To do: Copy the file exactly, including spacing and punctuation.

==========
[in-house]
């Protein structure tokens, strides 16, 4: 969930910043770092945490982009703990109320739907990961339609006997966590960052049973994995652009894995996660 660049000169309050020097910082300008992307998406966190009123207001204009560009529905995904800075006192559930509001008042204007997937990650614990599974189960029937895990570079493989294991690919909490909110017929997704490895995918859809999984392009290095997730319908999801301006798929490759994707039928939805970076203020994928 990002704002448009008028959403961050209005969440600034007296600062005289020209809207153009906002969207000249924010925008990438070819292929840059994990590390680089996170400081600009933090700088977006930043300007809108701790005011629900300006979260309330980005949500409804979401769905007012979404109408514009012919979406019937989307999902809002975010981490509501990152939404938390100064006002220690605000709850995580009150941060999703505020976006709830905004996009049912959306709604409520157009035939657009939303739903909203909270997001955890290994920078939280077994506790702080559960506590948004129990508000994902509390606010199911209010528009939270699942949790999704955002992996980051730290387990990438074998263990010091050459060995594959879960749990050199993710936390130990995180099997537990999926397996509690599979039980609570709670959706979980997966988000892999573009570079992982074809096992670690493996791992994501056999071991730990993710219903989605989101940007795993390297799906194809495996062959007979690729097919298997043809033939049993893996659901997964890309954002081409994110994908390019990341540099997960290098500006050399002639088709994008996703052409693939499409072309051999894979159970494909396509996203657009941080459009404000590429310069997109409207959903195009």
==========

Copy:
[in-house]
């Protein structure tokens, strides 16, 4: 969930910043770092945490982009703990109320739907990961339609006997966590960052049973994995652009894995996660 660049000169309050020097910082300008992307998406966190009123207001204009560009529905995904800075006192559930509001008042204007997937990650614990599974189960029937895990570079493989294991690919909490909110017929997704490895995918859809999984392009290095997730319908999801301006798929490759994707039928939805970076203020994928 990002704002448009008028959403961050209005969440600034007296600062005289020209809207153009906002969207000249924010925008990438070819292929840059994990590390680089996170400081600009933090700088977006930043300007809108701790005011629900300006979260309330980005949500409804979401769905007012979404109408514009012919979406019937989307999902809002975010981490509501990152939404938390100064006002220690605000709850995580009150941060999703505020976006709830905004996009049912959306709604409520157009035939657009939303739903909203909270997001955890290994920078939280077994506790702080559960506590948004129990508000994902509390606010199911209010528009939270699942949790999704955002992996980051730290387990990438074998263990010091050459060995594959879960749990050199993710936390130990995180099997537990999926397996509690599979039980609570709670959706979980997966988000892999573009570079992982074809096992670690493996791992994501056999071991730990993710219903989605989101940007795993390297799906194809495996062959007979690729097919298997043809033939049993893996659901997964890309954002081409994110994908390019990341540099997960290098500006050399002639088709994008996703052409693939499409072309051999894979159970494909396509996203657009941080459009404000590429310069997109409207959903195009």